If you still primarily think of “#” as the “pound sign” rather than a hashtag symbol, you’re probably not a very good digital marketer.
According to a recent post on the Digital Marketing Blog, the hashtag is now one of the most impactful tools in a marketer’s arsenal, and those who fail to use it are missing out. Big time.
The first hashtag on a major stage was found in a Super Bowl commercial for Audi in 2011. Shortly thereafter, hashtags began to appear in marketing campaigns for large retailers such as Nike and Kmart. By the end of 2012, hashtags had found their way into social media posts both in marketing campaigns and in personal posts alike.
Fast-forward to 2014 and hashtags have become the new URL, say a growing number of digital marketers. While this idea may sound a bit over the top at first, take a look at your social media streams of both friends and businesses and what you will find is that the vast majority include clever hashtags.
The use of hashtags in personal communications increases significantly when you look at Millennials. In fact, they have become so popular that you can type in or click on a hashtag in countless social media posts and be redirected to a wide range of internal pages featuring posts and discussions by others using that same hashtag.
Hashtags have even made their way into our vocabulary as a pop-culture trend, which you likely love or hate. The increasing use of “hashtag speak” prompted the hilarious sketch with Justin Timberlake and Jimmy Fallon which has more than 22 million YouTube views and counting.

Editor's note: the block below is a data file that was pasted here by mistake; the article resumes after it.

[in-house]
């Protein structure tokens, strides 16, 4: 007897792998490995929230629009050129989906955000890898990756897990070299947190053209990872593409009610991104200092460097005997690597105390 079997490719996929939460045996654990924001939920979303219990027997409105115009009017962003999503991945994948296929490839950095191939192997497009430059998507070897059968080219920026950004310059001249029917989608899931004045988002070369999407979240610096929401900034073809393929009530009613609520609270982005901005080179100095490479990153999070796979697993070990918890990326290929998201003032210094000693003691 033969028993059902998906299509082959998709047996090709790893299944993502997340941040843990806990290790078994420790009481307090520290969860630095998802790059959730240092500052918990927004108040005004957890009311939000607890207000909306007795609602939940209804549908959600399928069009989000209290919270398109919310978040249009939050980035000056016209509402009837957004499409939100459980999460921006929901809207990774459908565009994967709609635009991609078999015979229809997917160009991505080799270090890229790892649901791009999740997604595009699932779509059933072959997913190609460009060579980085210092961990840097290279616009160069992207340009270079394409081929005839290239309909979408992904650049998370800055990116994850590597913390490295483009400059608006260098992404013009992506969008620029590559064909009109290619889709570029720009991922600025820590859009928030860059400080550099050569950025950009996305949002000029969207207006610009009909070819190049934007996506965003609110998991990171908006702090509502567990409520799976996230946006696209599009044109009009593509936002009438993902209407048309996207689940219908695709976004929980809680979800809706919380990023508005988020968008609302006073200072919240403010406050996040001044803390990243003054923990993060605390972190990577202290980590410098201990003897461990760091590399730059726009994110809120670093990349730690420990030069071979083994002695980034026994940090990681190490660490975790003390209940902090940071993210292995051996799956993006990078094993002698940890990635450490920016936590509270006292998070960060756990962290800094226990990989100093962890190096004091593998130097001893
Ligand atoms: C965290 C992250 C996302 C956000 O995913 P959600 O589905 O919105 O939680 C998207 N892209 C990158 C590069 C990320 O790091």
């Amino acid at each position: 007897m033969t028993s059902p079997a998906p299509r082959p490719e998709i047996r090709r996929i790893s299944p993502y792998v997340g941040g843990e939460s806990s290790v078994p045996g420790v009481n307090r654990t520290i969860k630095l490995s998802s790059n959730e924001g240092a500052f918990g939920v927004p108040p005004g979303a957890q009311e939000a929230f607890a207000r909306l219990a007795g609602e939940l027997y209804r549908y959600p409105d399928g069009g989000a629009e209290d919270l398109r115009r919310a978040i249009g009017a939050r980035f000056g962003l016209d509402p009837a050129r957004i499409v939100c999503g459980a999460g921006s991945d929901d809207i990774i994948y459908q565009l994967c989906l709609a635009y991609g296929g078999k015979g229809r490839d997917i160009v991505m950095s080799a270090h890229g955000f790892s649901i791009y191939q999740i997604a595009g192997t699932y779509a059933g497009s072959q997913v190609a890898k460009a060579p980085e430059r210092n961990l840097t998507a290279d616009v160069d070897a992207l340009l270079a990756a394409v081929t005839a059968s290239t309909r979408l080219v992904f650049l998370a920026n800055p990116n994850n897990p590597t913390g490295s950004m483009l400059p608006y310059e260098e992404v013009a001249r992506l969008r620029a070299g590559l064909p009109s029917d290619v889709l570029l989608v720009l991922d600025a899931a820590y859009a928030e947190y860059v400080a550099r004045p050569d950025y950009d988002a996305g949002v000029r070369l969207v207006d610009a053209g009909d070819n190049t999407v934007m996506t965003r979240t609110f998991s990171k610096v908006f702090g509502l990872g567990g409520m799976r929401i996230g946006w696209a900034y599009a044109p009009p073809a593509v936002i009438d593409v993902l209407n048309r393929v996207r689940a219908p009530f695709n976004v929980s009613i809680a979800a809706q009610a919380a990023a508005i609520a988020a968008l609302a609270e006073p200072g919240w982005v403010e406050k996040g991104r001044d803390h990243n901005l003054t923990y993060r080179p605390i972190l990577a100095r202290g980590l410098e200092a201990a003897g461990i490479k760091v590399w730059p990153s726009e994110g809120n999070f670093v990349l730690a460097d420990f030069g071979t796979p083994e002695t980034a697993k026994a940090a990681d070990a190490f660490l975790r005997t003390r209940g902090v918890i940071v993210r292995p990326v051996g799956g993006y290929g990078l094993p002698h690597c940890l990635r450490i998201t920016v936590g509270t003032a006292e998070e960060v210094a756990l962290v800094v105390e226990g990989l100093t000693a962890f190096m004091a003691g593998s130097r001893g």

One of the many things that hashtags have going for them that URLs don’t is that they are catchy, easy to remember, always current, and you can use more than one at the same time. Not just that, each and every post can have different hashtags.
While hashtags cannot replace URLs altogether, they are the new URL in that they can drive targeted traffic in a way that URLs are not able to. Even if a URL is carefully crafted to incorporate a popular keyword, keyword popularity comes and goes. Hashtags can continually be changed as different keywords and phrases become more relevant and trendy.
For Millennials, hashtags play such a significant role in communication and social media that close to 70% of 18-34 year olds are more likely to make a purchase of a product that has been “hashtagged” by a friend.